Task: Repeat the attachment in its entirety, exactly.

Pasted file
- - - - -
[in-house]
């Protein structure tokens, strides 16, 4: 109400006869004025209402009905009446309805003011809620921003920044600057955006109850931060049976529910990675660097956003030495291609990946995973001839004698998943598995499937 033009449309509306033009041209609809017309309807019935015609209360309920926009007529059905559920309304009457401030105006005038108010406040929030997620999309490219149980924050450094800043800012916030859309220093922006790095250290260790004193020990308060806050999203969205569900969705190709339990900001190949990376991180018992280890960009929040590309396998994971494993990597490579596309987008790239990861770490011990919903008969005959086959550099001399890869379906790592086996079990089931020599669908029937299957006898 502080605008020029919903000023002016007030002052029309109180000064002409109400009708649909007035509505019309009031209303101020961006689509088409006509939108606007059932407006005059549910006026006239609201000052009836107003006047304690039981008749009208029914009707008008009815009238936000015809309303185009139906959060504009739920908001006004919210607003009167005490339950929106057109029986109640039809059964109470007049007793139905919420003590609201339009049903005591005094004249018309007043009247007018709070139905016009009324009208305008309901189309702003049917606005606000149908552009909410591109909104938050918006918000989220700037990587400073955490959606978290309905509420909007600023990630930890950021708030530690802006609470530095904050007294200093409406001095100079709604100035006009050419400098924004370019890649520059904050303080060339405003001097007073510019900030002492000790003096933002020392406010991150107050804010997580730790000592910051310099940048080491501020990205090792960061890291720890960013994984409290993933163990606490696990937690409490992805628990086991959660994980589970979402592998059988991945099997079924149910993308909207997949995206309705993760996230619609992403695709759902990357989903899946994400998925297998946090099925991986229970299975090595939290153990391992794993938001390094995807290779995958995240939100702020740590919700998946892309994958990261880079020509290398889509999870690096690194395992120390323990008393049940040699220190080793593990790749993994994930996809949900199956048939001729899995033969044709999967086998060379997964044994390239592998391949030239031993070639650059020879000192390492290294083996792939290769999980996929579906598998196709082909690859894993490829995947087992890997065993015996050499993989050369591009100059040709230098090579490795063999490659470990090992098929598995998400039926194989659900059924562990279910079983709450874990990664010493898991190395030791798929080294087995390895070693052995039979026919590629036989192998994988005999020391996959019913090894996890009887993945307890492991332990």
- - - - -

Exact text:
[in-house]
């Protein structure tokens, strides 16, 4: 109400006869004025209402009905009446309805003011809620921003920044600057955006109850931060049976529910990675660097956003030495291609990946995973001839004698998943598995499937 033009449309509306033009041209609809017309309807019935015609209360309920926009007529059905559920309304009457401030105006005038108010406040929030997620999309490219149980924050450094800043800012916030859309220093922006790095250290260790004193020990308060806050999203969205569900969705190709339990900001190949990376991180018992280890960009929040590309396998994971494993990597490579596309987008790239990861770490011990919903008969005959086959550099001399890869379906790592086996079990089931020599669908029937299957006898 502080605008020029919903000023002016007030002052029309109180000064002409109400009708649909007035509505019309009031209303101020961006689509088409006509939108606007059932407006005059549910006026006239609201000052009836107003006047304690039981008749009208029914009707008008009815009238936000015809309303185009139906959060504009739920908001006004919210607003009167005490339950929106057109029986109640039809059964109470007049007793139905919420003590609201339009049903005591005094004249018309007043009247007018709070139905016009009324009208305008309901189309702003049917606005606000149908552009909410591109909104938050918006918000989220700037990587400073955490959606978290309905509420909007600023990630930890950021708030530690802006609470530095904050007294200093409406001095100079709604100035006009050419400098924004370019890649520059904050303080060339405003001097007073510019900030002492000790003096933002020392406010991150107050804010997580730790000592910051310099940048080491501020990205090792960061890291720890960013994984409290993933163990606490696990937690409490992805628990086991959660994980589970979402592998059988991945099997079924149910993308909207997949995206309705993760996230619609992403695709759902990357989903899946994400998925297998946090099925991986229970299975090595939290153990391992794993938001390094995807290779995958995240939100702020740590919700998946892309994958990261880079020509290398889509999870690096690194395992120390323990008393049940040699220190080793593990790749993994994930996809949900199956048939001729899995033969044709999967086998060379997964044994390239592998391949030239031993070639650059020879000192390492290294083996792939290769999980996929579906598998196709082909690859894993490829995947087992890997065993015996050499993989050369591009100059040709230098090579490795063999490659470990090992098929598995998400039926194989659900059924562990279910079983709450874990990664010493898991190395030791798929080294087995390895070693052995039979026919590629036989192998994988005999020391996959019913090894996890009887993945307890492991332990």